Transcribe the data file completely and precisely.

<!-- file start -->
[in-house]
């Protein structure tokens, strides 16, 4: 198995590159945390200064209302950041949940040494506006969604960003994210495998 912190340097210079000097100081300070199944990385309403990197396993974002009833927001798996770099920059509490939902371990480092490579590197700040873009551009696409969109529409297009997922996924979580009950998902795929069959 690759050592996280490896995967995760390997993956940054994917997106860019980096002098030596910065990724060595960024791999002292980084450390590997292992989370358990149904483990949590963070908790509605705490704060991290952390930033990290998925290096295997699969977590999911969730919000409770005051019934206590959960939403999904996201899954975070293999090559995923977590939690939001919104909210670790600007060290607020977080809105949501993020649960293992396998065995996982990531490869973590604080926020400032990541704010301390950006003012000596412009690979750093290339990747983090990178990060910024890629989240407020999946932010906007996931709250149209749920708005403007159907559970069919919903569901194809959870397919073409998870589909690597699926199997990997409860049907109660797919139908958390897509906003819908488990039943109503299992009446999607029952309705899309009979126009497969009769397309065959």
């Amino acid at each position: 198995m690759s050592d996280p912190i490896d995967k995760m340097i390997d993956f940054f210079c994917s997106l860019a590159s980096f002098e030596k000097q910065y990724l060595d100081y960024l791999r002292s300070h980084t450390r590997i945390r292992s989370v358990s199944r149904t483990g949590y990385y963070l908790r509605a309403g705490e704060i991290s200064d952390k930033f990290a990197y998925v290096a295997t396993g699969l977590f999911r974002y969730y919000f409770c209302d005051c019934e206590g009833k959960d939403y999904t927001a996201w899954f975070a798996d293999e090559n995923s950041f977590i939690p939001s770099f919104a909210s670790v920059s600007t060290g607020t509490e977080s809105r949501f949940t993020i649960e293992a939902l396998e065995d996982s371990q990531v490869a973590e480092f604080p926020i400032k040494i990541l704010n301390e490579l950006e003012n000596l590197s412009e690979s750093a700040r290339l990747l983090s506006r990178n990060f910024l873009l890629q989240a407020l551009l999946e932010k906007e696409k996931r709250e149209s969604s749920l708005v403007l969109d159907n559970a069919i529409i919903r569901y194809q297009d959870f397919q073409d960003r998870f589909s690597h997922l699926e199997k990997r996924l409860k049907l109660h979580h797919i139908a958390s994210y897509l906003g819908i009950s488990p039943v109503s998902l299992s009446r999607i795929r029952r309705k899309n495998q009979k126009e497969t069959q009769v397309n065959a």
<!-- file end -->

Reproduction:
[in-house]
């Protein structure tokens, strides 16, 4: 198995590159945390200064209302950041949940040494506006969604960003994210495998 912190340097210079000097100081300070199944990385309403990197396993974002009833927001798996770099920059509490939902371990480092490579590197700040873009551009696409969109529409297009997922996924979580009950998902795929069959 690759050592996280490896995967995760390997993956940054994917997106860019980096002098030596910065990724060595960024791999002292980084450390590997292992989370358990149904483990949590963070908790509605705490704060991290952390930033990290998925290096295997699969977590999911969730919000409770005051019934206590959960939403999904996201899954975070293999090559995923977590939690939001919104909210670790600007060290607020977080809105949501993020649960293992396998065995996982990531490869973590604080926020400032990541704010301390950006003012000596412009690979750093290339990747983090990178990060910024890629989240407020999946932010906007996931709250149209749920708005403007159907559970069919919903569901194809959870397919073409998870589909690597699926199997990997409860049907109660797919139908958390897509906003819908488990039943109503299992009446999607029952309705899309009979126009497969009769397309065959």
């Amino acid at each position: 198995m690759s050592d996280p912190i490896d995967k995760m340097i390997d993956f940054f210079c994917s997106l860019a590159s980096f002098e030596k000097q910065y990724l060595d100081y960024l791999r002292s300070h980084t450390r590997i945390r292992s989370v358990s199944r149904t483990g949590y990385y963070l908790r509605a309403g705490e704060i991290s200064d952390k930033f990290a990197y998925v290096a295997t396993g699969l977590f999911r974002y969730y919000f409770c209302d005051c019934e206590g009833k959960d939403y999904t927001a996201w899954f975070a798996d293999e090559n995923s950041f977590i939690p939001s770099f919104a909210s670790v920059s600007t060290g607020t509490e977080s809105r949501f949940t993020i649960e293992a939902l396998e065995d996982s371990q990531v490869a973590e480092f604080p926020i400032k040494i990541l704010n301390e490579l950006e003012n000596l590197s412009e690979s750093a700040r290339l990747l983090s506006r990178n990060f910024l873009l890629q989240a407020l551009l999946e932010k906007e696409k996931r709250e149209s969604s749920l708005v403007l969109d159907n559970a069919i529409i919903r569901y194809q297009d959870f397919q073409d960003r998870f589909s690597h997922l699926e199997k990997r996924l409860k049907l109660h979580h797919i139908a958390s994210y897509l906003g819908i009950s488990p039943v109503s998902l299992s009446r999607i795929r029952r309705k899309n495998q009979k126009e497969t069959q009769v397309n065959a």